What next for primary care networks?
Kirsty Odell, senior solicitor in the corporate healthcare team of law form Hempsons considers whether a corporate structure would benefit primary care networks
Published in Practice Management 13 September 2019
The set-up and development of primary care networks (PCNs) under contractual agreements is a first step, but PCNs may need to consider a more robust structure to be ready for the next 13 direct enhanced services in April 2020. How can you develop your PCN to provide better governance and stability to meet that challenge and have a sustainable future?
Have you considered a corporate structure, such as a limited company? One of the fundamental benefits of limited liability is it ringfences the risk in a separate legal entity so that the individual GP partners are not financially exposed personally. Depending on how the PCN is set up, where sub-contracts are not required, a corporate vehicle may also mitigate the risks in terms of access to the NHS pension scheme for employees and VAT concerns.
One of the key hurdles of this model is that, in order to receive the funding and give employees access to the NHS pension scheme, the corporate body has to hold a primary care contract, which is a reason for the GP Federations to be the vehicle to develop this model. However, if one of the practices in the PCN was to incorporate, the same advantage would be achieved. This means that one of the existing partnerships/single handers would run their practice through the company – and the same company could then be used for the PCN.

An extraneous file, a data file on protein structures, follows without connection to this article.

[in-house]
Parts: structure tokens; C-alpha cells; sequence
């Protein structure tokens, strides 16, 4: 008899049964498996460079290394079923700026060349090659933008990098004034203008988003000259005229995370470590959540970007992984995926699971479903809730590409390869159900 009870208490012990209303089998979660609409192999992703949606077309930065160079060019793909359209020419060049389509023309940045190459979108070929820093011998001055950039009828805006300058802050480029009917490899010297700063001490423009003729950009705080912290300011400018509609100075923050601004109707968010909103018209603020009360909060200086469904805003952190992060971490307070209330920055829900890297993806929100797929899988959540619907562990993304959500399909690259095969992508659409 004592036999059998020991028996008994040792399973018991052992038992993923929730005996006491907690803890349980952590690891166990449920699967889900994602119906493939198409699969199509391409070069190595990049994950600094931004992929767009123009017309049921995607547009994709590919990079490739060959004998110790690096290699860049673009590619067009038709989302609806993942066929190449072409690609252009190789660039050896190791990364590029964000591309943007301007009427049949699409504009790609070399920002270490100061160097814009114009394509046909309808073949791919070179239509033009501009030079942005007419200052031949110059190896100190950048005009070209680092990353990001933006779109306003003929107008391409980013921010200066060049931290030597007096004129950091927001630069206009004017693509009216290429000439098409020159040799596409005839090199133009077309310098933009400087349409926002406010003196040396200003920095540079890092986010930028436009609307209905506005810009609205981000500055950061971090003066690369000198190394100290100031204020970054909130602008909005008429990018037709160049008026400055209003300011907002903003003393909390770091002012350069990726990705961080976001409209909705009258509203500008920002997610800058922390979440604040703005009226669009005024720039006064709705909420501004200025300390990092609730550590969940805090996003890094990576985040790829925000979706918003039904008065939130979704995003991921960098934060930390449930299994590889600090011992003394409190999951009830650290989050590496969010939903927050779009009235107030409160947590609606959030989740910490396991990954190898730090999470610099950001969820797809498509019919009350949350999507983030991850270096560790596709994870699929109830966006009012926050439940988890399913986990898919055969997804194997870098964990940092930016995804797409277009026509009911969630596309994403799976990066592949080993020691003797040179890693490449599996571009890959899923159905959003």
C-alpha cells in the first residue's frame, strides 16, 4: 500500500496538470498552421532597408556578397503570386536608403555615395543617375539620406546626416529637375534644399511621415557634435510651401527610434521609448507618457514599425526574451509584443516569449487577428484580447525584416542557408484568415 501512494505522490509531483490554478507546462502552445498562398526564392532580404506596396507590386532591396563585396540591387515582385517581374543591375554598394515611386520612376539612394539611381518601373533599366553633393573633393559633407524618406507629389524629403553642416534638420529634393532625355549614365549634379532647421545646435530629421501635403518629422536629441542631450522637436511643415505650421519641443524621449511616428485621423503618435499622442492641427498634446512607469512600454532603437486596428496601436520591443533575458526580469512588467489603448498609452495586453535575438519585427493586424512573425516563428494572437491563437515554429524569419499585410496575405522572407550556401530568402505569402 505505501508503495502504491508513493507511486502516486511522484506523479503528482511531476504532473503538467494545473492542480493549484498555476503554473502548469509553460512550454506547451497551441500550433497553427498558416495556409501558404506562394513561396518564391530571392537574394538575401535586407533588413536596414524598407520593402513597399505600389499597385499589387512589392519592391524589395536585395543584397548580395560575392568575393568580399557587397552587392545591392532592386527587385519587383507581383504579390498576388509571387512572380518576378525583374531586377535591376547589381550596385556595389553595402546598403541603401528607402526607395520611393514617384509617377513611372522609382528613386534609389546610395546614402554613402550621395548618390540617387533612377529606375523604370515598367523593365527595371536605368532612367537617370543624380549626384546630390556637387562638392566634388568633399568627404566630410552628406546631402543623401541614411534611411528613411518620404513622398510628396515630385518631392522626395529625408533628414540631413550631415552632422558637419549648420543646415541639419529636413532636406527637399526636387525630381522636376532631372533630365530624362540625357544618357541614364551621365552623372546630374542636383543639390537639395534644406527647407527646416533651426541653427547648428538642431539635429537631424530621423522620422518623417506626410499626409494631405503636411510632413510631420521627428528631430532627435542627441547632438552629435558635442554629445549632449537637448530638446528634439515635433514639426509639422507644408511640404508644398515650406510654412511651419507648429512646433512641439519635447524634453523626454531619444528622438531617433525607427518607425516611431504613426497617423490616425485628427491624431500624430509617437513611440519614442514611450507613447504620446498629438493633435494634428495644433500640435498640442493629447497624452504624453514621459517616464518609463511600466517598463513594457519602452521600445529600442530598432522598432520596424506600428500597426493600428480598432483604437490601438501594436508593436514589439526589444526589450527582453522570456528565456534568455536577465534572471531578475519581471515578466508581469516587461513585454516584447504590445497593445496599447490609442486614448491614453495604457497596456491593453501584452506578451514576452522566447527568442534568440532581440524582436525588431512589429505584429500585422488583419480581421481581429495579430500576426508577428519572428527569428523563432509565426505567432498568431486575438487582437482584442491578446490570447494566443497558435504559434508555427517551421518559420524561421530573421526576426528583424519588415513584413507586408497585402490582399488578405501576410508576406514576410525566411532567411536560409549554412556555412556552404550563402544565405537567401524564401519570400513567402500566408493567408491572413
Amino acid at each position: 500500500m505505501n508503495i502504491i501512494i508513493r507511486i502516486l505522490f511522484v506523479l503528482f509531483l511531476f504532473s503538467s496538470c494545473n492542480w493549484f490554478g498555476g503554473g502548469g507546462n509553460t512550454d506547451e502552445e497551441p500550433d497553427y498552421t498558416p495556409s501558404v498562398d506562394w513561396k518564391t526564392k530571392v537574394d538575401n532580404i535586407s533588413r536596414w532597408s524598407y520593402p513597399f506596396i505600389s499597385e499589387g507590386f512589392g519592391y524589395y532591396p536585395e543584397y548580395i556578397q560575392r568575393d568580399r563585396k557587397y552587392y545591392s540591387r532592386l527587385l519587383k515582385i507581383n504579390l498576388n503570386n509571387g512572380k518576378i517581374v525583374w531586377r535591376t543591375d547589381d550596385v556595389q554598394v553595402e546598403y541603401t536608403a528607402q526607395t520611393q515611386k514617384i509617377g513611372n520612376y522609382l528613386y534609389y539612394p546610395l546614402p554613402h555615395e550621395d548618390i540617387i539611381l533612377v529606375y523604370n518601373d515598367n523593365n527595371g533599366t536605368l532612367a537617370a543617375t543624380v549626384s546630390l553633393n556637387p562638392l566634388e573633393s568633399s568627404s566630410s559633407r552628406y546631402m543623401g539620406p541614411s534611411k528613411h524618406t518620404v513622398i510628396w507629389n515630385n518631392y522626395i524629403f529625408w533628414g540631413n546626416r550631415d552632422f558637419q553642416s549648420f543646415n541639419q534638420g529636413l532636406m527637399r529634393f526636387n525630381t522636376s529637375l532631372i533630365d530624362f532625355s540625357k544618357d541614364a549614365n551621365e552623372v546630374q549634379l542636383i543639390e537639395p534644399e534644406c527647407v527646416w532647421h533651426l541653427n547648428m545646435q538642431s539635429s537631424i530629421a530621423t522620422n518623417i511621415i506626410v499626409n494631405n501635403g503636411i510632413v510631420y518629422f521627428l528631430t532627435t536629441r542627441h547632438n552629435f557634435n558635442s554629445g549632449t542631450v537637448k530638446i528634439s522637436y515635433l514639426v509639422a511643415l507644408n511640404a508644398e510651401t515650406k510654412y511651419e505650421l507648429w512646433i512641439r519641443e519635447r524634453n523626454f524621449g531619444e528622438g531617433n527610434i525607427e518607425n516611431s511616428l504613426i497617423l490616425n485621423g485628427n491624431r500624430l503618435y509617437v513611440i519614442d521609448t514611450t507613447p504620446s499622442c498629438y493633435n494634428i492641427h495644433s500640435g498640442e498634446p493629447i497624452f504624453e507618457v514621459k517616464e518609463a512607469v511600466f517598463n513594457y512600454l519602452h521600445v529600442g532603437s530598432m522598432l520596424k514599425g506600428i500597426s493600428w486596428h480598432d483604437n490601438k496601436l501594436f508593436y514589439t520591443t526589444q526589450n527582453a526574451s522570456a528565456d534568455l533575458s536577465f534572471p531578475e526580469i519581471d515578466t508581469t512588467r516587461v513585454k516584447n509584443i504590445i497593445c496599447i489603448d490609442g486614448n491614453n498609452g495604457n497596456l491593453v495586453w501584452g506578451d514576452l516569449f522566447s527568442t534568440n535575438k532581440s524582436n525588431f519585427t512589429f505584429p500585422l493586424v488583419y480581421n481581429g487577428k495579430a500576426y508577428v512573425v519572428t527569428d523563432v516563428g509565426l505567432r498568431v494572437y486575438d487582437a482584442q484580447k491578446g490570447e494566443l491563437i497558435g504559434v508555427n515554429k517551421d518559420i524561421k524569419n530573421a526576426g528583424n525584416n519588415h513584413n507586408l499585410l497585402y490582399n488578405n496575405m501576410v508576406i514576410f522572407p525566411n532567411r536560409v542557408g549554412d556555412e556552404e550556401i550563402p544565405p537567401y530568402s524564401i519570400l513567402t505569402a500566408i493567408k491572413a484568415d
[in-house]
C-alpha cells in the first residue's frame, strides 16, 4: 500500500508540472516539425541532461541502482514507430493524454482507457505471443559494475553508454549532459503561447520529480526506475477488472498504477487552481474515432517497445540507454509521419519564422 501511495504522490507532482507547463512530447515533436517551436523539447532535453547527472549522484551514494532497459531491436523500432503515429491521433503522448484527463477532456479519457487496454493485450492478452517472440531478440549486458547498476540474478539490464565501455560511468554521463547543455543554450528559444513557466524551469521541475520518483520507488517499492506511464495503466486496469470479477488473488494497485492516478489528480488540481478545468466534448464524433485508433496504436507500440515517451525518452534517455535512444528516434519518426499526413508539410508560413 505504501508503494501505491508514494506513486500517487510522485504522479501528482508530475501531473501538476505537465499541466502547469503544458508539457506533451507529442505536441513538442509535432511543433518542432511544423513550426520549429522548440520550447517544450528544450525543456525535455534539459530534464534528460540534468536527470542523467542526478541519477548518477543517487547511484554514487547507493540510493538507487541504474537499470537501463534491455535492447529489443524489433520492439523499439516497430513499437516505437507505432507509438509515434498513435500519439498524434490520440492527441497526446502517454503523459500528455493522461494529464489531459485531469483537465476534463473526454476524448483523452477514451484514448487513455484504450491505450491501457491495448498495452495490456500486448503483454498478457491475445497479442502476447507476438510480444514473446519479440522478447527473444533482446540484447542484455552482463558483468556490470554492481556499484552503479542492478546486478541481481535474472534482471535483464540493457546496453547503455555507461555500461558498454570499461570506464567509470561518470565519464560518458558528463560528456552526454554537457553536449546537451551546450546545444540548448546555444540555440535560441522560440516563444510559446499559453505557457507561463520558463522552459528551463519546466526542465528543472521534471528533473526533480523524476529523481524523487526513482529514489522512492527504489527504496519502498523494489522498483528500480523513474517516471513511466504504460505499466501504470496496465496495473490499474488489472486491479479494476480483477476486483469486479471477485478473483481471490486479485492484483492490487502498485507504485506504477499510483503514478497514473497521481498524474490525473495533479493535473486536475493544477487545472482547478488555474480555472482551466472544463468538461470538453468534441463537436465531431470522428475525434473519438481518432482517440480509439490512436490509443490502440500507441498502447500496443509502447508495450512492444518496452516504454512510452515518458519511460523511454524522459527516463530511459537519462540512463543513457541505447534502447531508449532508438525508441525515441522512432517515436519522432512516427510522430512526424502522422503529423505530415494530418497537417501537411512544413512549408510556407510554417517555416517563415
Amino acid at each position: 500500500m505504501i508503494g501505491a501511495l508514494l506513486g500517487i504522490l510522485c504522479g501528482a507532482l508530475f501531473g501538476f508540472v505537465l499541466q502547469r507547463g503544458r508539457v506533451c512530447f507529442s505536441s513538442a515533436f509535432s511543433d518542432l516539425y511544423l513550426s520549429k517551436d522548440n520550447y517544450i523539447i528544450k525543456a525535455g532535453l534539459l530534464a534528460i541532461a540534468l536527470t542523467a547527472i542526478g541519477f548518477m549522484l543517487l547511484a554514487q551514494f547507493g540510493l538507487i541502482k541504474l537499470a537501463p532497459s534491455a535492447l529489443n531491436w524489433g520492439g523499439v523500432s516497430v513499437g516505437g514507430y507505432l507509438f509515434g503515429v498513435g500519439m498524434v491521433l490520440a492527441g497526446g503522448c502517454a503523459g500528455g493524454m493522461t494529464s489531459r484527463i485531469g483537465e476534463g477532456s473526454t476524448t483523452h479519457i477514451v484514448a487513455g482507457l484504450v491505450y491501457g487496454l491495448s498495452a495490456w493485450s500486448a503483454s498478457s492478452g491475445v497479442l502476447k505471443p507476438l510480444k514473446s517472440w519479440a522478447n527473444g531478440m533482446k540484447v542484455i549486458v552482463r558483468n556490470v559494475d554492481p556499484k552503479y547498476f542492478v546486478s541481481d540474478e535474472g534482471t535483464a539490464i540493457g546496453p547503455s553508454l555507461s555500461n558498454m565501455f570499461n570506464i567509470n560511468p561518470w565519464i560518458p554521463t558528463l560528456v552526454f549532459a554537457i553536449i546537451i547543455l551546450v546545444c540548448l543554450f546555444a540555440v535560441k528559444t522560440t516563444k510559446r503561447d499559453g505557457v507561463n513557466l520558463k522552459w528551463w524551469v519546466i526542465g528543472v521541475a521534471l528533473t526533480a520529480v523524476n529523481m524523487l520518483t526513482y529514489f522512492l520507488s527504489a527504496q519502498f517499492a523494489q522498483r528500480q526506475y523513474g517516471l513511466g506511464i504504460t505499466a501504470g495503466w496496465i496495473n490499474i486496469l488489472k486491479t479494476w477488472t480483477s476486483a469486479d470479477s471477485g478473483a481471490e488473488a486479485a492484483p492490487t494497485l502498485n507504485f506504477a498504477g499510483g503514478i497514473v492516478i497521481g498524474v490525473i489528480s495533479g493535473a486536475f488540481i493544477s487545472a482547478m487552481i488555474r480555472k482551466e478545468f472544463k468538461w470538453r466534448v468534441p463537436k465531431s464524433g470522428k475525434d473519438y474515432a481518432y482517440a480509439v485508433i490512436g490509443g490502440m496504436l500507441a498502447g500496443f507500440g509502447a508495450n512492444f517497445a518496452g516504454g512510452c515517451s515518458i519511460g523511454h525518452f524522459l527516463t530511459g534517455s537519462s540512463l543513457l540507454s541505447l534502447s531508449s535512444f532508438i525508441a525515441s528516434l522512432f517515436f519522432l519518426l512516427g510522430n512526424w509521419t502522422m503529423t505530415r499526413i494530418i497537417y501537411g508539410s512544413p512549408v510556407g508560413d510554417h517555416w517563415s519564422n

There are, in addition, a number of considerations. The practice concerned would need to have the support of the Commissioner that the General Medical Services (GMS) contract would be novated to the company, and that the property was transferred to or let to the company. It is important to take accountancy advice to understand the financial impact this would have and tax consequences, such as the partners losing their self-employed status and being employed by the company.
Whatever structure the PCN takes, the agreement between the practices should be robust and practices should ensure that their PCN agreement includes the following:
Governance: clear structures for appointing decision makers and voting, including confiict of interest provisions
Joining and leaving the network; the notices, service handover, payments and time frames for practices joining and departing
Data sharing; robust data-sharing arrangements
Dispute resolution; an escalation process may be the best way to deal with disputes
Finance: proper control and oversight of the finances, and mechanisms to ensure practices make their financial contributions
Employment: recruitment and management of staff, dealing with claims or grievances and paying for redundancies, which is simplified if there is a company in place
Liability and indemnities; how is liability shared among the practices if there is no company to shield the partners? Has a contingency fund been considered?
Primary care networks will succeed if they plan and implement corporate, financial and clinical governance structures and contractual arrangements.
‘How is liability shared among the practices if there is no company to shield the partners? Has a contingency fund been considered?’